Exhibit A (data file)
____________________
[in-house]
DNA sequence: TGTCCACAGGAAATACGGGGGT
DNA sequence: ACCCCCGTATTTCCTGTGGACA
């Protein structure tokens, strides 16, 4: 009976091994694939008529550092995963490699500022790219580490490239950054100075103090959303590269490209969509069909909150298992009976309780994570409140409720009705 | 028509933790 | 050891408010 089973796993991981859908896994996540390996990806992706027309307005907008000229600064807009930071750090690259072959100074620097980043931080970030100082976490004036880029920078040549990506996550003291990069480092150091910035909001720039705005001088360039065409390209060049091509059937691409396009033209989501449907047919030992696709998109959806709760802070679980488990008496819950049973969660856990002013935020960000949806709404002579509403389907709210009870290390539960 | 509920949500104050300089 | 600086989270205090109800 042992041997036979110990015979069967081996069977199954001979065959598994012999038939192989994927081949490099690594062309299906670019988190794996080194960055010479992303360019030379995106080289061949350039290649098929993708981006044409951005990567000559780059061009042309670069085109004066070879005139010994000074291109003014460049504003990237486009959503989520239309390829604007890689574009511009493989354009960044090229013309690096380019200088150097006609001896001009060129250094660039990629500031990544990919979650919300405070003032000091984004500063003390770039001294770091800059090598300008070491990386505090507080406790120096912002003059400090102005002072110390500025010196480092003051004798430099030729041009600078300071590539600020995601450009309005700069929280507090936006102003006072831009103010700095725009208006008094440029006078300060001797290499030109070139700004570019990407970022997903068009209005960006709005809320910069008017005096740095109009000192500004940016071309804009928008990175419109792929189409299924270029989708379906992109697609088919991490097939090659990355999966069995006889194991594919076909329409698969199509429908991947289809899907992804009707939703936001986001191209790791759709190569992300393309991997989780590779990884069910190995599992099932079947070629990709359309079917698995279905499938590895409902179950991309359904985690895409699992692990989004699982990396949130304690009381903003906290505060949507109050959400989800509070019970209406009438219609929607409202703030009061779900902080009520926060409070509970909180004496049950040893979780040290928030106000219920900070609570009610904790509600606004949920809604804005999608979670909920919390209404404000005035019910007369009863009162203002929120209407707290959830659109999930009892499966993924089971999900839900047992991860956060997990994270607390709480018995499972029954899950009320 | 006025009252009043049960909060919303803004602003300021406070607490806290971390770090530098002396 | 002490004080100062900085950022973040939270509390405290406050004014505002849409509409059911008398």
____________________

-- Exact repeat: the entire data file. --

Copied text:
[in-house]
DNA sequence: TGTCCACAGGAAATACGGGGGT
DNA sequence: ACCCCCGTATTTCCTGTGGACA
């Protein structure tokens, strides 16, 4: 009976091994694939008529550092995963490699500022790219580490490239950054100075103090959303590269490209969509069909909150298992009976309780994570409140409720009705 | 028509933790 | 050891408010 089973796993991981859908896994996540390996990806992706027309307005907008000229600064807009930071750090690259072959100074620097980043931080970030100082976490004036880029920078040549990506996550003291990069480092150091910035909001720039705005001088360039065409390209060049091509059937691409396009033209989501449907047919030992696709998109959806709760802070679980488990008496819950049973969660856990002013935020960000949806709404002579509403389907709210009870290390539960 | 509920949500104050300089 | 600086989270205090109800 042992041997036979110990015979069967081996069977199954001979065959598994012999038939192989994927081949490099690594062309299906670019988190794996080194960055010479992303360019030379995106080289061949350039290649098929993708981006044409951005990567000559780059061009042309670069085109004066070879005139010994000074291109003014460049504003990237486009959503989520239309390829604007890689574009511009493989354009960044090229013309690096380019200088150097006609001896001009060129250094660039990629500031990544990919979650919300405070003032000091984004500063003390770039001294770091800059090598300008070491990386505090507080406790120096912002003059400090102005002072110390500025010196480092003051004798430099030729041009600078300071590539600020995601450009309005700069929280507090936006102003006072831009103010700095725009208006008094440029006078300060001797290499030109070139700004570019990407970022997903068009209005960006709005809320910069008017005096740095109009000192500004940016071309804009928008990175419109792929189409299924270029989708379906992109697609088919991490097939090659990355999966069995006889194991594919076909329409698969199509429908991947289809899907992804009707939703936001986001191209790791759709190569992300393309991997989780590779990884069910190995599992099932079947070629990709359309079917698995279905499938590895409902179950991309359904985690895409699992692990989004699982990396949130304690009381903003906290505060949507109050959400989800509070019970209406009438219609929607409202703030009061779900902080009520926060409070509970909180004496049950040893979780040290928030106000219920900070609570009610904790509600606004949920809604804005999608979670909920919390209404404000005035019910007369009863009162203002929120209407707290959830659109999930009892499966993924089971999900839900047992991860956060997990994270607390709480018995499972029954899950009320 | 006025009252009043049960909060919303803004602003300021406070607490806290971390770090530098002396 | 002490004080100062900085950022973040939270509390405290406050004014505002849409509409059911008398």